Note: This article was published in the January 6, 2014, issue of the Santa Fe New Mexican.
By Jerry Sabloff, President, Santa Fe Institute
The Santa Fe Institute turns 30 this year.
It’s hard to believe it has been three decades since a group of senior scientists from Los Alamos National Lab and a few of their colleagues devised a plan that would revolutionize the worldwide institution of science. Remarkably, they did it right here in Santa Fe. There’s no better place, of course. The City Different is renowned as a spot where people can get a fresh start, try new things, even ruffle a few feathers in art, culture, and cuisine. Why not in science?
In 1984 George Cowan, David Pines, Murray Gell-Mann, and a handful of other innovators -- we now call them “founders” -- did all three when they established an independent theoretical science and education center that focused on complexity at all scales. Their concept rejected the way science was generally conducted at the time: safely within the boundaries of the traditional scientific disciplines. These visionaries sensed that many of the most important problems facing science and society spanned the boundaries of existing disciplines. And they foresaw that to nurture these important “transdisciplinary” scientific pursuits, they would need the smartest and most creative scholars, as well as the independence afforded by the financial support of forward-thinking people, foundations, and companies.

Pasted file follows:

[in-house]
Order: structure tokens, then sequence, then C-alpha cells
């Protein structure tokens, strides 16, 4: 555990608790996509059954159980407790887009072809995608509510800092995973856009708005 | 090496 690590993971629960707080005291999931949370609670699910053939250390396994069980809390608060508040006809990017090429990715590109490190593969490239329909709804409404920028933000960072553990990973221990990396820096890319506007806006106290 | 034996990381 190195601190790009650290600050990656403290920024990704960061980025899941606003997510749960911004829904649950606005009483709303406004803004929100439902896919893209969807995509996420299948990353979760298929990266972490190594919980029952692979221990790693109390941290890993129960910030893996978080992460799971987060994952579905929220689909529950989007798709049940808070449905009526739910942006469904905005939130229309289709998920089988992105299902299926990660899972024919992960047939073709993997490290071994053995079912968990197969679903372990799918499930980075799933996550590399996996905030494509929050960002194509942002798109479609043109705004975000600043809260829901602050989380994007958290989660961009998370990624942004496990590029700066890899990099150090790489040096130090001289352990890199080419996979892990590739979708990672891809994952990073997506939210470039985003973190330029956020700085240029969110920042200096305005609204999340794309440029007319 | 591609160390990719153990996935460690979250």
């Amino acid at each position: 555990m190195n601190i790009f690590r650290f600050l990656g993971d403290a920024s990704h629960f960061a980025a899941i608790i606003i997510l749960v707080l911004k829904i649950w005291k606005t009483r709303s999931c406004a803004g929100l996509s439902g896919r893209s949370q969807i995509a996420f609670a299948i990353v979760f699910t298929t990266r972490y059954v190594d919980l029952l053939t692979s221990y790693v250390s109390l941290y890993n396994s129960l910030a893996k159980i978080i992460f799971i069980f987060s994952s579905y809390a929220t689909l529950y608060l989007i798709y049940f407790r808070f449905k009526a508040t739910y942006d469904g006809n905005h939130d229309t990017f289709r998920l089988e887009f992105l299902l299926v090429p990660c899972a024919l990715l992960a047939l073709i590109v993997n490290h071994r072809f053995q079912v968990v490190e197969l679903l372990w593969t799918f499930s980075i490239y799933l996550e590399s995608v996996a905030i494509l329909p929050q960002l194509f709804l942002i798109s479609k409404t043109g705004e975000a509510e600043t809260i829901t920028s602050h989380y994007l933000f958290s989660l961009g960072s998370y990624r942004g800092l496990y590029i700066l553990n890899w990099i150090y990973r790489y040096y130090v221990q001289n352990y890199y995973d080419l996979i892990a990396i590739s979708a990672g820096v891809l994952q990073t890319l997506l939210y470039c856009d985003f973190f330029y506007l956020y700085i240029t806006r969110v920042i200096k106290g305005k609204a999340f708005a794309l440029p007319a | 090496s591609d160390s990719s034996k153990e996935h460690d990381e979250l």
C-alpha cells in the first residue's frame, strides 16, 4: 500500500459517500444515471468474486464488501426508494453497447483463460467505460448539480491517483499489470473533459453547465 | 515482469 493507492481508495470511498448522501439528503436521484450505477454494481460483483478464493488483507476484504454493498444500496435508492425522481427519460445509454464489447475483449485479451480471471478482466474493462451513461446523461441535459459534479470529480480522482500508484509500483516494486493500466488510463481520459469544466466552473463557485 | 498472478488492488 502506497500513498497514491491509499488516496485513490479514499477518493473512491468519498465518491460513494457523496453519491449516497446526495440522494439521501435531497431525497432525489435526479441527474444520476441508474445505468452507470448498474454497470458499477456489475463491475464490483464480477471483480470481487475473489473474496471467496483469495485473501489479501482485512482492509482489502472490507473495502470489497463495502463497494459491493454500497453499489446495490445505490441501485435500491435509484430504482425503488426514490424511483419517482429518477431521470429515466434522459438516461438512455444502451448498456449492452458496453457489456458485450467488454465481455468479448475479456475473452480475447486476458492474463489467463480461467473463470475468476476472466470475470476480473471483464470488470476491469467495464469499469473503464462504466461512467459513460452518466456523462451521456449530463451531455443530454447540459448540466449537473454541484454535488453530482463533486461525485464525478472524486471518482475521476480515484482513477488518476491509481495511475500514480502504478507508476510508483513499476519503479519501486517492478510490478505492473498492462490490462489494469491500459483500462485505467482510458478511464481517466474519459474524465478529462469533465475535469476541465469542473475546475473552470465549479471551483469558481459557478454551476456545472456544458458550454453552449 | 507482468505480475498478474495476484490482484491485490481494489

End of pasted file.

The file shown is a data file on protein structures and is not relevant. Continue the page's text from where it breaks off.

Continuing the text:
They were right on all counts, of course, and they broke the mold. Today the Institute is the world hub of what is known as complex systems science, or “complexity science” for short. Our scholars come from all points on the scientific terrain and the globe. We have physicists, mathematicians, and computer scientists working with archaeologists, economists, and biologists, for example. They are working on problems ranging from the complexity of the world economy and the human impacts on ecosystems to the origin of life on earth and the sustainability of cities in a rapidly urbanizing world. None of these problems can be solved using the methods of any single scientific discipline. Nor are they problems science can resolve by analyzing the smallest components of systems in ever greater detail, an approach called reductionism. For these big problems, we need to see the forest for the trees. We need to examine systems at global scales and long time spans. These are just a few examples, of course, but the significance and scale of the questions our researchers are asking are staggering.
Along the way, the Institute’s scientists have made foundational contributions to a number of fields that today are considered quite mainstream in science; these include complexity economics, evolutionary computation, computational immunology, information theory, network theory, socioeconomic scaling, cultural evolution, studies of the dynamics of technological innovation and wealth inequality, and many more. Dozens of research centers around the world, many of them founded by researchers now or formerly affiliated with SFI, are focused on transdisciplinary complex systems research, most using methods developed or elaborated in large part at SFI. If imitation is the sincerest form of flattery, we are flattered.